Critics’ Picks

Daniel Gordon, Nectarines in Orange and Blue, 2011, color photograph, 24 x 30”.

Daniel Gordon, Nectarines in Orange and Blue, 2011, color photograph, 24 x 30”.

New York

Daniel Gordon

619 West 27th Street
October 28–December 17, 2011

The subject of Woman with a Blue Eye (all works cited, 2011)—like all the “sitters” for Daniel Gordon’s recent portraits—is a bust built from photographs. The woman they form is scarred with seams and rifts. One of her eyes is bigger and more brightly blue. Her hair is blonde and thickly pixelated in some spots, softly unfocused and brown in others. A purplish pattern—blue particles emerging from a red field like sandpaper’s grit—interrupts the skin in a swath of color from the right temple to the left cheek. I wondered if the artist had drawn the pattern with software. “There is no digital manipulation!” a gallery worker snapped. Softening, she added: “He probably found it on the Internet and printed it out.”

What’s at stake in editing and its absence? By printing, Gordon transforms the fluidity of the digital image into paper’s crisp substance; then he rips and folds to give several flat images the shape of what they collectively depict. Photography is photography. Cutting and pasting belong to sculpture. This distinction gives reason to marvel at the dexterity of Gordon’s compositions—at how a pair of profile cutouts can cast shadows to form a fan of four silhouettes, or at how spatial reality dissolves in the quasi-abstract in July 20, 2009, and how paper scraps seem to float between light and darkness. But the artist’s declared abstinence from “digital manipulation,” even though his pictures have visible traces of digital files, also suggests that the finished photograph has an untouchable surface, lying above—but still connected to—its inner workings.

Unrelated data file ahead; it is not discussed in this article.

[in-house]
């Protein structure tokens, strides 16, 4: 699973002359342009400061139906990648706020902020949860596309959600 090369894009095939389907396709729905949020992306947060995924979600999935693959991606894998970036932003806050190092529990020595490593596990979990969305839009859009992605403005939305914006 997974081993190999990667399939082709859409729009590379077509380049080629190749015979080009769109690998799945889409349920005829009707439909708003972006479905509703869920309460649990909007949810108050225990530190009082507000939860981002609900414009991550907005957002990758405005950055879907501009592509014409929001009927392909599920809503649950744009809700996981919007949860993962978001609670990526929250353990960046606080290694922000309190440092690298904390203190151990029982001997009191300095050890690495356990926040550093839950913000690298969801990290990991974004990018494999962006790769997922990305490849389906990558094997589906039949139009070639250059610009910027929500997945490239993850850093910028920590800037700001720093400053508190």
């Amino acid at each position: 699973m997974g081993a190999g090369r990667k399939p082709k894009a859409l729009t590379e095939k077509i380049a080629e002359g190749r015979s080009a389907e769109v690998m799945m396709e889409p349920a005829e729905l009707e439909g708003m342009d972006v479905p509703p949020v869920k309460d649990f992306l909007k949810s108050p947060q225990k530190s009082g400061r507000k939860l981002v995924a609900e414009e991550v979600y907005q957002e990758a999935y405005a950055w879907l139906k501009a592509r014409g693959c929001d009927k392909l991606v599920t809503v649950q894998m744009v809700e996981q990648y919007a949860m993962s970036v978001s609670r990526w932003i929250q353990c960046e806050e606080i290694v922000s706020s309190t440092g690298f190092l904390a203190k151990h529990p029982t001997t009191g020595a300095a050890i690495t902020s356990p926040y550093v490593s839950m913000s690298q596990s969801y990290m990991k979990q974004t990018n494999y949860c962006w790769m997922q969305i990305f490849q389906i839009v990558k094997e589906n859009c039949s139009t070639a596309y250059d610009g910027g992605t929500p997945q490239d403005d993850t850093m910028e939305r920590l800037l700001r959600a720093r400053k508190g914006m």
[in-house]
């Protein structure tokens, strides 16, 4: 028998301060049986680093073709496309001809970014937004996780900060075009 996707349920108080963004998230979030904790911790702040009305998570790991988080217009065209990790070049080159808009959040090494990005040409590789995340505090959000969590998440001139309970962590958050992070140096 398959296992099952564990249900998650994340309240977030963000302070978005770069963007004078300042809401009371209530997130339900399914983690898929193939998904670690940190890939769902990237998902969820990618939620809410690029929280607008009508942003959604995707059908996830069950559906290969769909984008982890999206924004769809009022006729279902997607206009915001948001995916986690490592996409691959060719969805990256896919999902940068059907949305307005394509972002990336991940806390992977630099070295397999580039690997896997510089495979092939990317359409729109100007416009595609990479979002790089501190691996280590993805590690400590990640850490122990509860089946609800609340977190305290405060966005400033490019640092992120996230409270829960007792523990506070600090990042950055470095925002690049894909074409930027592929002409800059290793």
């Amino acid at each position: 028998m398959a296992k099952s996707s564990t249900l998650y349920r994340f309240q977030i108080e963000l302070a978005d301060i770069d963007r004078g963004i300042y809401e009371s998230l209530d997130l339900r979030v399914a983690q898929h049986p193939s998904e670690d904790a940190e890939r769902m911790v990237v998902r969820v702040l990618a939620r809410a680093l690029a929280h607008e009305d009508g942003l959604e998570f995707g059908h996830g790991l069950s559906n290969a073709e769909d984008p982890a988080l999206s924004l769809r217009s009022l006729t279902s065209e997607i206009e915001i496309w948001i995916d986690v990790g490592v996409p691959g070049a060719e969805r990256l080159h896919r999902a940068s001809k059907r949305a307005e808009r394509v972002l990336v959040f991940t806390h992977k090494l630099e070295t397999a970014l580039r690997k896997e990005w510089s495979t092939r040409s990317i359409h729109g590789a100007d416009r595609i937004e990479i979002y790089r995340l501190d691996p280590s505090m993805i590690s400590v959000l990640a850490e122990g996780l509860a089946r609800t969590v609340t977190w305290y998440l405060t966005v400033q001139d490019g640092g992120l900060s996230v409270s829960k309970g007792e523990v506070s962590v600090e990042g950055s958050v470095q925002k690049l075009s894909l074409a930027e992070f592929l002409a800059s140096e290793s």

The wadded paper fruits of Nectarines in Orange and Blue, 2011, are distributed between the orange and blue halves of a table’s surface, with only one bisected fruit straddling the middle; its half-blue skin is broken to reveal the flesh and pit. On paper or onscreen, a picture never has the real interiority of fruits or people. But Gordon fabricates belief in the image’s depth, by photographing paper made into skins and rinds.